Russian paper artist Yulia Brodskaya (previously) just finished her latest artwork, an intricate portrait of an older woman smoking a pipe using a colorfully explosive palette of quilled paper. Brodskaya lives and works in the UK where she illustrates with paper for dozens of the world’s largest brands and publications. See much more here.
I was astounded to learn that 22-year-old Hungarian photographer Noell S. Oszvald who lives and works in Budapest picked up a camera only a year ago. The gifted artist has shared only two dozen or so images with the world via Flickr but they already show an accomplished grasp of composition, editing and digital manipulation. Oszvald tells Alice over at My Modern Met that she chooses only to work in black and white because she finds color distracting from her conceptual ideas. She also mentions that she wishes for viewers of her work to find their own meaning and interpretation of each image. “I don’t want to tell people what to see in my images,” explains Oszland to My Modern Met, “this is the reason why I never really write any descriptions other than titles. It shows what I wish to express but everyone is free to figure out what the picture says to them. It’s very interesting to read so many different thoughts about the same piece of work.” See many more of her photographs here. (via my modern met)
While primarily working as a landscape painter and art teacher, UK artist Jamie Poole was struck with the idea of deconstructing printed poems into individual words and using the text to create large scale portraits. The final pieces are quite large measuring several feet tall, allowing for excruciating detail in both line and shadow, as well as creating an intriguing hybrid of portraiture, typography, and collage. You can see more images of Jamie’s work on his blog and in his Flickr stream. If you liked this, also check out the work of Evan Wondolowski and Lola Dupre. (via junk culture)
Hand me a piece of chalk and a sidewalk and you’ll be lucky to get a pretty flower or maybe a few weird geometric scribbles. Hand it to François Pelletier and you’ve got something else all together. The artist is known for transferring famous paintings onto streets and sidewalks using carefully blended layers of colored chalk. Any of you art historians recognize the painting he’s holding in his hand? My friend Hrag suggested it might be William-Adolphe Bouguereau, but we couldn’t find a positive match.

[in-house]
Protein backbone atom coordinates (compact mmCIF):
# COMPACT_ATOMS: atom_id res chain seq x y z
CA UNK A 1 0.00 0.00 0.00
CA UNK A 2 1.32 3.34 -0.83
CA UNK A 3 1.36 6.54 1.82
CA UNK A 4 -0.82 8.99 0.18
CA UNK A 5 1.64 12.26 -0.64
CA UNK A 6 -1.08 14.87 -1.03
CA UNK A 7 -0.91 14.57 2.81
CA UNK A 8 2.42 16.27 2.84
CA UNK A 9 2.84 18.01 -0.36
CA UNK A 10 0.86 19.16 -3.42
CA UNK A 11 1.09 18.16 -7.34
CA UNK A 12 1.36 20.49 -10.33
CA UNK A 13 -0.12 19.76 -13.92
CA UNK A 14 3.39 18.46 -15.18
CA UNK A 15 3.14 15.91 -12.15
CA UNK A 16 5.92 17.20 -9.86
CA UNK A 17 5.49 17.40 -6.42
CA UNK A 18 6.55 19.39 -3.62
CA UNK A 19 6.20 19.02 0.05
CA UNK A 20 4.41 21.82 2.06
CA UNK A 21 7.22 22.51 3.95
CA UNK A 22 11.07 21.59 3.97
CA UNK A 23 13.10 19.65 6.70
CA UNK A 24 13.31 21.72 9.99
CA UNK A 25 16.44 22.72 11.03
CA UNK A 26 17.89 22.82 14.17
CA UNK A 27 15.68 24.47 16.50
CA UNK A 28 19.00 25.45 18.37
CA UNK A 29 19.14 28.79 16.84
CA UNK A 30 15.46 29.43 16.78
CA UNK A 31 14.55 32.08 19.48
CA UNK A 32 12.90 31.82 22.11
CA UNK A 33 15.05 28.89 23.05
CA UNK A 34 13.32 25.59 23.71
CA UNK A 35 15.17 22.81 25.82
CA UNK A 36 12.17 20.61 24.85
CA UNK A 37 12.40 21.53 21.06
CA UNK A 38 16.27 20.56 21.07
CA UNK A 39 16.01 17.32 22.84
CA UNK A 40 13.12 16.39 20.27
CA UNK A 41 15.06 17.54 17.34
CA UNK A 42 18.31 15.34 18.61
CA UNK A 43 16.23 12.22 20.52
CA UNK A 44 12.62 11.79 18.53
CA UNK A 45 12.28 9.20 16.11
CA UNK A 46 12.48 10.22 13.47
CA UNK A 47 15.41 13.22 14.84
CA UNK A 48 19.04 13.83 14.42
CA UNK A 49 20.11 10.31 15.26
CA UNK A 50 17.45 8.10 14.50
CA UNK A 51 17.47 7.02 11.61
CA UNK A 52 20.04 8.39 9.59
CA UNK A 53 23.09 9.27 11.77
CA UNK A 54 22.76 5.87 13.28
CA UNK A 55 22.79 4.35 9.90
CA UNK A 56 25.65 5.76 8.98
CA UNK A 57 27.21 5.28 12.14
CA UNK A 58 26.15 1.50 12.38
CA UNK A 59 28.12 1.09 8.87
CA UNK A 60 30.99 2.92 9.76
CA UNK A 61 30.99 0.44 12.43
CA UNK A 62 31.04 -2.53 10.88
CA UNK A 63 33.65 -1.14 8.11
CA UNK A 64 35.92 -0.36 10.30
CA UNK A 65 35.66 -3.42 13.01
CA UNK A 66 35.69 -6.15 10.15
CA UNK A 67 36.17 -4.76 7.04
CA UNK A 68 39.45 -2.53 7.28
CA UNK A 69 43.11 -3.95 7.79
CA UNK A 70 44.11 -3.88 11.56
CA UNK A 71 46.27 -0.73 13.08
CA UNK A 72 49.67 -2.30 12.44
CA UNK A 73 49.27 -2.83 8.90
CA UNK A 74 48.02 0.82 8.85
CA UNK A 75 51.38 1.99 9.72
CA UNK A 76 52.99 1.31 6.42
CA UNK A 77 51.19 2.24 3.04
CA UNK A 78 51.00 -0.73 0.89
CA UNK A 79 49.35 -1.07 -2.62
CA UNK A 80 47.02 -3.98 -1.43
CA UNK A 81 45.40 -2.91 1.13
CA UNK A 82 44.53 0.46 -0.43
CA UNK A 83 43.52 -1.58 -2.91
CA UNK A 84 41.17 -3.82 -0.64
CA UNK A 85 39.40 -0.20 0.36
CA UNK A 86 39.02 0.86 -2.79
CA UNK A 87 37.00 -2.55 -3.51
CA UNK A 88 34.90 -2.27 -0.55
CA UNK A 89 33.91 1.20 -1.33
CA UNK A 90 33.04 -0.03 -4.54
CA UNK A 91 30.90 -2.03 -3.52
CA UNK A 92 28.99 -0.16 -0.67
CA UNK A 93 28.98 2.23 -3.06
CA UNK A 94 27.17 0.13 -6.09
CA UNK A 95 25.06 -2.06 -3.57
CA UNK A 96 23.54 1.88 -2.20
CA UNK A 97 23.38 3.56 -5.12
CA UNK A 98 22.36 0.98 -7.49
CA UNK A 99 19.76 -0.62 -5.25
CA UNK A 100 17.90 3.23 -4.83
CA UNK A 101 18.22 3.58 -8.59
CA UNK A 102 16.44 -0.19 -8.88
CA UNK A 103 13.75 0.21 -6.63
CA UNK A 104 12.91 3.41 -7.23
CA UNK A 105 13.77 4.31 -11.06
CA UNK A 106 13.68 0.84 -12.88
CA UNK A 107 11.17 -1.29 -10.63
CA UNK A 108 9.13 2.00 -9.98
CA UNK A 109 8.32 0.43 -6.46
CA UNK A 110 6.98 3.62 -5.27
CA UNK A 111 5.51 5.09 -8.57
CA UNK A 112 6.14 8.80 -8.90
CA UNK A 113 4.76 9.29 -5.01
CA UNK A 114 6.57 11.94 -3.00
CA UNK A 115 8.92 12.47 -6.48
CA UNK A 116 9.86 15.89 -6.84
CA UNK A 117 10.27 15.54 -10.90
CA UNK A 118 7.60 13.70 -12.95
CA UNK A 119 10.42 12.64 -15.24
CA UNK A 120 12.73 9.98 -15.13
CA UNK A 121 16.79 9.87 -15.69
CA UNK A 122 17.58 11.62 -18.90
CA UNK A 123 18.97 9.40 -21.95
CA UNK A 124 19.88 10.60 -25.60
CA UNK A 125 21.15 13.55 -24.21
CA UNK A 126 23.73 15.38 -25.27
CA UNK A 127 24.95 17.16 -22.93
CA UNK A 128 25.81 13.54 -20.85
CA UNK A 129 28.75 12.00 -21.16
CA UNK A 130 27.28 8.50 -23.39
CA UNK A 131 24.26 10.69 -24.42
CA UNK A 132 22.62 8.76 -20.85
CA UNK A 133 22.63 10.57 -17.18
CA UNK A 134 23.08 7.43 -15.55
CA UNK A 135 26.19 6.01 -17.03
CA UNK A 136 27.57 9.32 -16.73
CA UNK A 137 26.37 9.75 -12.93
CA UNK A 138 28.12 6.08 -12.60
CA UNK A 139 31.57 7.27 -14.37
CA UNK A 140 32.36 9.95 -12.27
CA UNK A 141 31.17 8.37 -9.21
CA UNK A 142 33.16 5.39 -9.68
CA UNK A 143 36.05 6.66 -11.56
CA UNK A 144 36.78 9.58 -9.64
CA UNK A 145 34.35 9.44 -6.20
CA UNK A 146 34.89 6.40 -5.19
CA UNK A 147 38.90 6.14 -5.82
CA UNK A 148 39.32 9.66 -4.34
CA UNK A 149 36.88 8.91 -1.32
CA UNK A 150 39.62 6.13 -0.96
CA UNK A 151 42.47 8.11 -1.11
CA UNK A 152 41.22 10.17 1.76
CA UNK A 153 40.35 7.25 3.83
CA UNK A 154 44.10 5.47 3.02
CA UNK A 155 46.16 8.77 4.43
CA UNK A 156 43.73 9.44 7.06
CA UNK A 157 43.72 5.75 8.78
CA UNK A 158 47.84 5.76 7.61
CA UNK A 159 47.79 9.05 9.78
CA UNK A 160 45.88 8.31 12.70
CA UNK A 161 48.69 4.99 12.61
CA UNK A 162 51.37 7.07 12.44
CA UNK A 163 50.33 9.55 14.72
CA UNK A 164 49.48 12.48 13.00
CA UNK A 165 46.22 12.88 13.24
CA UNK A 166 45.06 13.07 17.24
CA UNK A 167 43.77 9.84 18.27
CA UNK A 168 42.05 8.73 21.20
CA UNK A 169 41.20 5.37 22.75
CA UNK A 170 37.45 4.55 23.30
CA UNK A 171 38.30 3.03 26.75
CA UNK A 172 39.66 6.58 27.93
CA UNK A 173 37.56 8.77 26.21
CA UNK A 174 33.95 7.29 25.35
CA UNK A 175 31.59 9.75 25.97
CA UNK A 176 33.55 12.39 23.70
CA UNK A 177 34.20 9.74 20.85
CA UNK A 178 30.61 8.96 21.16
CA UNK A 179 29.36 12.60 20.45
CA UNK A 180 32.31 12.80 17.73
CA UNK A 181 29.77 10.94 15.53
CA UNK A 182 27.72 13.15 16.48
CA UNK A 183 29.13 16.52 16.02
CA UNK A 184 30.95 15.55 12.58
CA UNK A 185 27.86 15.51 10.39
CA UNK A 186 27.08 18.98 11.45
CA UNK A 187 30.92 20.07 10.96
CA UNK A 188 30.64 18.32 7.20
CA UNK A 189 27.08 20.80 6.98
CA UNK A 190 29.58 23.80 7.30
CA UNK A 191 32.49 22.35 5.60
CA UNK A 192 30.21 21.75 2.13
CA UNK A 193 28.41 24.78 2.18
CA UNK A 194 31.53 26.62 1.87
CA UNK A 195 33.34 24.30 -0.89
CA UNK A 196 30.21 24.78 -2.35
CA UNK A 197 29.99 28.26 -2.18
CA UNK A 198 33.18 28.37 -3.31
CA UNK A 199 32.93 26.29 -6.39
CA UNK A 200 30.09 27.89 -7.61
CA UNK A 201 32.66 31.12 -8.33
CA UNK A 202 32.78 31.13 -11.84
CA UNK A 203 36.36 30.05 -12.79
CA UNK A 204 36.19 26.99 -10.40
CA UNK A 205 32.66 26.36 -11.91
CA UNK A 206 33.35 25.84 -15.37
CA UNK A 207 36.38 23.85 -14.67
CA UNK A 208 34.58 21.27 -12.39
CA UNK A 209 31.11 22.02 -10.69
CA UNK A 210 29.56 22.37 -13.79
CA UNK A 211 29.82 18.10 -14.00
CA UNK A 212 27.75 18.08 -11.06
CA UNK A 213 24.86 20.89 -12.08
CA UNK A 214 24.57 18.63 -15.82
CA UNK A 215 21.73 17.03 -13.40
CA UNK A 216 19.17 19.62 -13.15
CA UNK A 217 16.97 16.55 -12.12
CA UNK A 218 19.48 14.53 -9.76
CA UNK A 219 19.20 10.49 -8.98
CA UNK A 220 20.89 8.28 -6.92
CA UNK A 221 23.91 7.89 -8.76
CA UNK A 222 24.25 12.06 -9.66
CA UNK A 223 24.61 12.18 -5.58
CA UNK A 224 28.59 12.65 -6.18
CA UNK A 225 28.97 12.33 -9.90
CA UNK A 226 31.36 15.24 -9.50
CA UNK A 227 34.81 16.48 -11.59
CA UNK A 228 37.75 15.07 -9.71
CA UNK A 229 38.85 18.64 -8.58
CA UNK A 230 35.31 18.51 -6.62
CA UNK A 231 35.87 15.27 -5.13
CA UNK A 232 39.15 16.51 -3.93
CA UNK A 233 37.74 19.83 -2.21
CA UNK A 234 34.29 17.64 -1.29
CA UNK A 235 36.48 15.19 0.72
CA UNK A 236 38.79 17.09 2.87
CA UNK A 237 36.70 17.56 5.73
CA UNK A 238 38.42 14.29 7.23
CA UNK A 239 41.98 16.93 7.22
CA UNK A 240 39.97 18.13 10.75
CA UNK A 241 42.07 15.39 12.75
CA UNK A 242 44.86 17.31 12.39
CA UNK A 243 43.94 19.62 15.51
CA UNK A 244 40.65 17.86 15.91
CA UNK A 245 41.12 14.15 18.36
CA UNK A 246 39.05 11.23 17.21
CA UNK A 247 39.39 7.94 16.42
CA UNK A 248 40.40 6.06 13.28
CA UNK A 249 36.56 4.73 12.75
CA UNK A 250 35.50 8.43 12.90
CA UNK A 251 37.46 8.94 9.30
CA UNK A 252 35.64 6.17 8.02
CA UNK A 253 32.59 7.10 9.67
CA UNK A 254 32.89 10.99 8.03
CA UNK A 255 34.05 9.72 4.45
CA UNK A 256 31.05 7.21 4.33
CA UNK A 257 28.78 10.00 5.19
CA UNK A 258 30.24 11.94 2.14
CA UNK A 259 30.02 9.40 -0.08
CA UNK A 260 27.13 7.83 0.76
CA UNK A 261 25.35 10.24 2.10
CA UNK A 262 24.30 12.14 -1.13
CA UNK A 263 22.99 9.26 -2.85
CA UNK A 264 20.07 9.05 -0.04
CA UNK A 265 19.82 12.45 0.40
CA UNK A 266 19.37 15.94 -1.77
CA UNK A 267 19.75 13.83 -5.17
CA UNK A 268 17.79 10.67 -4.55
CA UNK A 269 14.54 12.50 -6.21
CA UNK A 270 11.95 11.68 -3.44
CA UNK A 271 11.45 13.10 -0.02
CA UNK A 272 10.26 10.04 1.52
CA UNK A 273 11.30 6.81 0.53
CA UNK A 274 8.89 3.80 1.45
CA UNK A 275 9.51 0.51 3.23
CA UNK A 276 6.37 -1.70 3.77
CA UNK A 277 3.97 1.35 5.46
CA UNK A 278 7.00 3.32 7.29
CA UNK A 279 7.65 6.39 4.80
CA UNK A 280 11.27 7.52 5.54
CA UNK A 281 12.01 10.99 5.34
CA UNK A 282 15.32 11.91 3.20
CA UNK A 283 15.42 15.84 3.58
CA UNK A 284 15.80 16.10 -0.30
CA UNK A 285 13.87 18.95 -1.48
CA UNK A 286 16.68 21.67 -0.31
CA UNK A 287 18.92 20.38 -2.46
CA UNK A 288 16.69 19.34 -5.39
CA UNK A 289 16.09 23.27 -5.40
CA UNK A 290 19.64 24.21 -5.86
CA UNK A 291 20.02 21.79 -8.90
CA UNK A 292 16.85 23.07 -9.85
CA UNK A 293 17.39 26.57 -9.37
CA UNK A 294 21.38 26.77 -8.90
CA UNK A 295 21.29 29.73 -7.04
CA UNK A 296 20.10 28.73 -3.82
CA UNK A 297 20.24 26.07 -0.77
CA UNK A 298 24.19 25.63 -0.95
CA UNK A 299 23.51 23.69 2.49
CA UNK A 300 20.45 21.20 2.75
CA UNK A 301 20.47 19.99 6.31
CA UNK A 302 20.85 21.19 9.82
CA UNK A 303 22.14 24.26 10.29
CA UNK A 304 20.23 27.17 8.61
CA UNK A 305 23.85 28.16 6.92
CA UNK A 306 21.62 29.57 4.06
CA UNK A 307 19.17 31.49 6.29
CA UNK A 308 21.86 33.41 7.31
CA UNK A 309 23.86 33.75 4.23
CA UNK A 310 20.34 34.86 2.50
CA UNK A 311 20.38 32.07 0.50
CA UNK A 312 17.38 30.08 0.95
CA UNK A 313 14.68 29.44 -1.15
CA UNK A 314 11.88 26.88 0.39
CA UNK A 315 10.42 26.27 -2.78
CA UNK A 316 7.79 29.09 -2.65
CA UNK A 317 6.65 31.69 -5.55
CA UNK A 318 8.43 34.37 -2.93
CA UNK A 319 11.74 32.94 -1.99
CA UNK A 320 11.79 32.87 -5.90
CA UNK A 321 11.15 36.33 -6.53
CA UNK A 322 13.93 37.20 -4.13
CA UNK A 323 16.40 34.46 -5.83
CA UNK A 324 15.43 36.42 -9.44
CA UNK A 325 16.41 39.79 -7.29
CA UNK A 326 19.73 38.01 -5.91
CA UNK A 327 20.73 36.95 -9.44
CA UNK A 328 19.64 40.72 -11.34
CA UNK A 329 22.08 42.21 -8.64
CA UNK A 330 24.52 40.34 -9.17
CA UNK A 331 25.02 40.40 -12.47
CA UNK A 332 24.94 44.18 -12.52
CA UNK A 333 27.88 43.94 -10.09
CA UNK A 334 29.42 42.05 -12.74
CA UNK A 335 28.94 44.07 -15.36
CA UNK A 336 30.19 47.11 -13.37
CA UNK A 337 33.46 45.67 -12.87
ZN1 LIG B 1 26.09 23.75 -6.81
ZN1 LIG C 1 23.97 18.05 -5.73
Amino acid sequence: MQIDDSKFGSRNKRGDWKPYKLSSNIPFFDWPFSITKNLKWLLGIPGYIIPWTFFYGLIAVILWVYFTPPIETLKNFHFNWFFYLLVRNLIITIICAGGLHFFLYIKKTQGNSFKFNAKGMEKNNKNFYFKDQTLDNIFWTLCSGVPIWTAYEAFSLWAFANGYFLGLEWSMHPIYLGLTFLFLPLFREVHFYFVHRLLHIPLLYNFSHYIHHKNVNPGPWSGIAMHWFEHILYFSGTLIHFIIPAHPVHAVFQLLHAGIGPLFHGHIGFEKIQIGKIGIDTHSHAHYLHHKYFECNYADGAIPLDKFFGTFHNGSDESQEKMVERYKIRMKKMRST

Update: Turns out Hrag was right, the painting is La Treille by William-Adolphe Bouguereau. (thnx, william!)
Update: An earlier version of this post attributed this as the chalk art of ‘Horocue’. The work is actually that of François Pelletier. (thnx, philippe!)
Artist Kelvin Okafor took the time to photograph over 50 steps as he drew his latest portrait titled Mana. I love seeing how artists create such detailed work, especially with portraiture drawings like this. You can see many more images of his work over on Facebook. (via booooooom, it’s nice that)
New work today from Ed Fairburn (previously) who draws ink and graphite portraits on vintage maps and now celestial star charts. A few of his works are now available as fine art prints over ar Not on the High Street.
London-based artist Carne Griffiths has a new body of work currently touring as part of a group show in Hong Kong called Trailblazers curated by Coates & Scarry. The multi-layered portraits include Griffiths’ trademark floral and geometric flourishes made from coffee, tea, ink, brandy, and vodka. To accompany the exhibition the artist also produced a new set of limited-edition postcards available through Etsy (where you can also see these at a much higher resolution).
I’m Not There is an ongoing series of portraits by photographer PoL Úbeda Hervàs who lives and works in Barcelona. He says the series came from changes in his life that left him unsure of who he is, but decided to leave the shoes as a small reminder that there was at least some fragment of his personality left behind, more than just a shadow. (via ignant)